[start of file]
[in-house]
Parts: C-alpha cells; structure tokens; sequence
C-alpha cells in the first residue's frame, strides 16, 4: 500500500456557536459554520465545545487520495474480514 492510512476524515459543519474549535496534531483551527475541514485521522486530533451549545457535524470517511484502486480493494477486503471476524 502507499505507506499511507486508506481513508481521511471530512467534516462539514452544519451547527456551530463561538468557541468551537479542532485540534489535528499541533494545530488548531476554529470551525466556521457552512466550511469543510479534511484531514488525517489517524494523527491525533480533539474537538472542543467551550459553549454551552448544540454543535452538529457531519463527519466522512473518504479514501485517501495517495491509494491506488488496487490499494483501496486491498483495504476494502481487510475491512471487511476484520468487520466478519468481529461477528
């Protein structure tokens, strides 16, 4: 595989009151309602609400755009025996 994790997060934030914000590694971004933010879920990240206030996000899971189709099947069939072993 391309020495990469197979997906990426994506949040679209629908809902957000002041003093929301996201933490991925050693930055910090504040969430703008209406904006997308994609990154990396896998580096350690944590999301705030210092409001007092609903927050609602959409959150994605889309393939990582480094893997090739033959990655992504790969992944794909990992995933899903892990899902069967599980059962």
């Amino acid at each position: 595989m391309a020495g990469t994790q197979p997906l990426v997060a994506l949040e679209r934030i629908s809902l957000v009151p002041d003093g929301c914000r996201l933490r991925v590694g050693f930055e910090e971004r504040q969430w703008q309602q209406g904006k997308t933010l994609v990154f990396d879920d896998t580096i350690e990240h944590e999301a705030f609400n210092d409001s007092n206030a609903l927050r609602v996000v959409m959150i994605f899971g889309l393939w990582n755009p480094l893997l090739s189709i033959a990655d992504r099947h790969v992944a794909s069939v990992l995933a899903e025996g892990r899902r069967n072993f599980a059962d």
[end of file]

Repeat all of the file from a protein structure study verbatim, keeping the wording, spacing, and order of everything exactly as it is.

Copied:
[in-house]
Parts: C-alpha cells; structure tokens; sequence
C-alpha cells in the first residue's frame, strides 16, 4: 500500500456557536459554520465545545487520495474480514 492510512476524515459543519474549535496534531483551527475541514485521522486530533451549545457535524470517511484502486480493494477486503471476524 502507499505507506499511507486508506481513508481521511471530512467534516462539514452544519451547527456551530463561538468557541468551537479542532485540534489535528499541533494545530488548531476554529470551525466556521457552512466550511469543510479534511484531514488525517489517524494523527491525533480533539474537538472542543467551550459553549454551552448544540454543535452538529457531519463527519466522512473518504479514501485517501495517495491509494491506488488496487490499494483501496486491498483495504476494502481487510475491512471487511476484520468487520466478519468481529461477528
């Protein structure tokens, strides 16, 4: 595989009151309602609400755009025996 994790997060934030914000590694971004933010879920990240206030996000899971189709099947069939072993 391309020495990469197979997906990426994506949040679209629908809902957000002041003093929301996201933490991925050693930055910090504040969430703008209406904006997308994609990154990396896998580096350690944590999301705030210092409001007092609903927050609602959409959150994605889309393939990582480094893997090739033959990655992504790969992944794909990992995933899903892990899902069967599980059962």
């Amino acid at each position: 595989m391309a020495g990469t994790q197979p997906l990426v997060a994506l949040e679209r934030i629908s809902l957000v009151p002041d003093g929301c914000r996201l933490r991925v590694g050693f930055e910090e971004r504040q969430w703008q309602q209406g904006k997308t933010l994609v990154f990396d879920d896998t580096i350690e990240h944590e999301a705030f609400n210092d409001s007092n206030a609903l927050r609602v996000v959409m959150i994605f899971g889309l393939w990582n755009p480094l893997l090739s189709i033959a990655d992504r099947h790969v992944a794909s069939v990992l995933a899903e025996g892990r899902r069967n072993f599980a059962d």